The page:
“It’s one of the first art films I can remember seeing,” he said, recalling that his father, who was a film school dropout, found it on VHS tape at the library. “I was 8 or 9, and it like scarred my brain. It’s imprinted on there.”

While majoring in dramatic writing as an undergraduate at New York University, Silver interned for the avant-garde playwright and director Richard Foreman, who bemoaned the fact that experimental theater was dead and encouraged Silver to think about making movies. Around the corner from Foreman’s theater, the Ontological-Hysteric, was a branch of Kim’s Video, a cult rental place, where Silver got his hands on the films that his mentor recommended, including Fassbinder’s “Ali: Fear Eats the Soul” and Pier Paolo Pasolini’s “Teorema.”

Beyond guiding him to great cinema, Foreman taught him “never to be precious” about making art, even if it meant scrapping everything and starting over. According to Silver, it was a shocking lesson to learn “but I was also just heartened by the fact that you could throw things out and recreate things and, you know, basically from the rubble of one version you could build the next version.”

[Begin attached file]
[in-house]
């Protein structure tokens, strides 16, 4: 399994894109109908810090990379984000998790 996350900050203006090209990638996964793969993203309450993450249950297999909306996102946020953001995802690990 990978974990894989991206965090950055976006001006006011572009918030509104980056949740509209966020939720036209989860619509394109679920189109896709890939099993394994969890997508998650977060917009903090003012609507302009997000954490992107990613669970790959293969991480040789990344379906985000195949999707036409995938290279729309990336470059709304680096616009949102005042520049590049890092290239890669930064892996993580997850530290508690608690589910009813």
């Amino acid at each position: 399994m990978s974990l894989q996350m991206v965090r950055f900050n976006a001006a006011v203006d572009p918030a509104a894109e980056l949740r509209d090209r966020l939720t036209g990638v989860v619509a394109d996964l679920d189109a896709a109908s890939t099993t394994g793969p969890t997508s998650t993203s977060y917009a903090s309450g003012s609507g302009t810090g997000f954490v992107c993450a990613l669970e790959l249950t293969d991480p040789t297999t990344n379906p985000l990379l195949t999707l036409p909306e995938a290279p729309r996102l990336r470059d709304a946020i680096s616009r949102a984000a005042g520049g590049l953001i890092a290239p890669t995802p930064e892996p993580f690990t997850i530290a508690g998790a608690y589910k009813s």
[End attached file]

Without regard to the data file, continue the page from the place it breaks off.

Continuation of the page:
Silver’s intensely collaborative ethos and his flexible approach toward creating are hallmarks of the microbudget (often crowdfunded) films he made with first-time performers earlier in his career as well his more recent and larger-scale projects.

“It was to Nathan’s credit that he can keep the madness intact, even with more resources and name performers,” C. Mason Wells, who wrote “Between the Temple” with Silver, said of the atmosphere on set. In a video interview, Wells, who collaborated with the director on “Thirst Street” (2017) and “The Great Pretender” (2018), said the new film’s cast, which also includes Dolly de Leon, Caroline Aaron, Robert Smigel and Madeline Weinstein, was committed to Silver’s intensive approach.

“We’re not interested in working with actors who just want to be given lines of dialogue and recite them and go home for the day,” he said. “We want people who are going to argue with us about the script and the character and question our choices, because that’s going to make the work stronger.”

Silver and Wells wrote the character of Ben with Schwartzman in mind. Silver said that figuring out who should play Carla was more challenging. The solution came to him during his honeymoon.